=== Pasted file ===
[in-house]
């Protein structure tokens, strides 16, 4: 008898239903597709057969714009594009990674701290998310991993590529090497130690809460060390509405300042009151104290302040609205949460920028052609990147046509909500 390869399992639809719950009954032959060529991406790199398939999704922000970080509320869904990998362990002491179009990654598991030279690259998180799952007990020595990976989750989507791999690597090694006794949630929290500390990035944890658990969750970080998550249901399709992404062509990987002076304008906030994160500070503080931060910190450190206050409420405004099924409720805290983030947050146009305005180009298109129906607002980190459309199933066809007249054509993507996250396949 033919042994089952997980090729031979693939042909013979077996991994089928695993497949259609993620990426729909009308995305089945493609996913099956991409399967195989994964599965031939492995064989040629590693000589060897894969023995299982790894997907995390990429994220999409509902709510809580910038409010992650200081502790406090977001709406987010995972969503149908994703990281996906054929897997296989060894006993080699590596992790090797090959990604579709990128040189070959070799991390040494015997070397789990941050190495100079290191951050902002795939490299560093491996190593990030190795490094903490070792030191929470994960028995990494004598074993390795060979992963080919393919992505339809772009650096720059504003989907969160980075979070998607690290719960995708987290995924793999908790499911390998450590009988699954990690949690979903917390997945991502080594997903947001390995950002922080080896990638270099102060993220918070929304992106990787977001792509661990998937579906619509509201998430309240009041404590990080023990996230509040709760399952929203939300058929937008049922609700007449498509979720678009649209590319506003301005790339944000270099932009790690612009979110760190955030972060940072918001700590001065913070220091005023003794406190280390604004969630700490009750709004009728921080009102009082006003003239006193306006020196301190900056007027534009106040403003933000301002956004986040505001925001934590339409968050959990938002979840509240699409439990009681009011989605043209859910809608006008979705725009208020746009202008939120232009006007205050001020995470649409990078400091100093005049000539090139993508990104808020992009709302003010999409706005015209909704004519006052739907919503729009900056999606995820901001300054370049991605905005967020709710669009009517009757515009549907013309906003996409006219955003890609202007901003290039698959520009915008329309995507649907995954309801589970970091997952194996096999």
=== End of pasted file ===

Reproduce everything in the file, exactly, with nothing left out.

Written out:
[in-house]
């Protein structure tokens, strides 16, 4: 008898239903597709057969714009594009990674701290998310991993590529090497130690809460060390509405300042009151104290302040609205949460920028052609990147046509909500 390869399992639809719950009954032959060529991406790199398939999704922000970080509320869904990998362990002491179009990654598991030279690259998180799952007990020595990976989750989507791999690597090694006794949630929290500390990035944890658990969750970080998550249901399709992404062509990987002076304008906030994160500070503080931060910190450190206050409420405004099924409720805290983030947050146009305005180009298109129906607002980190459309199933066809007249054509993507996250396949 033919042994089952997980090729031979693939042909013979077996991994089928695993497949259609993620990426729909009308995305089945493609996913099956991409399967195989994964599965031939492995064989040629590693000589060897894969023995299982790894997907995390990429994220999409509902709510809580910038409010992650200081502790406090977001709406987010995972969503149908994703990281996906054929897997296989060894006993080699590596992790090797090959990604579709990128040189070959070799991390040494015997070397789990941050190495100079290191951050902002795939490299560093491996190593990030190795490094903490070792030191929470994960028995990494004598074993390795060979992963080919393919992505339809772009650096720059504003989907969160980075979070998607690290719960995708987290995924793999908790499911390998450590009988699954990690949690979903917390997945991502080594997903947001390995950002922080080896990638270099102060993220918070929304992106990787977001792509661990998937579906619509509201998430309240009041404590990080023990996230509040709760399952929203939300058929937008049922609700007449498509979720678009649209590319506003301005790339944000270099932009790690612009979110760190955030972060940072918001700590001065913070220091005023003794406190280390604004969630700490009750709004009728921080009102009082006003003239006193306006020196301190900056007027534009106040403003933000301002956004986040505001925001934590339409968050959990938002979840509240699409439990009681009011989605043209859910809608006008979705725009208020746009202008939120232009006007205050001020995470649409990078400091100093005049000539090139993508990104808020992009709302003010999409706005015209909704004519006052739907919503729009900056999606995820901001300054370049991605905005967020709710669009009517009757515009549907013309906003996409006219955003890609202007901003290039698959520009915008329309995507649907995954309801589970970091997952194996096999």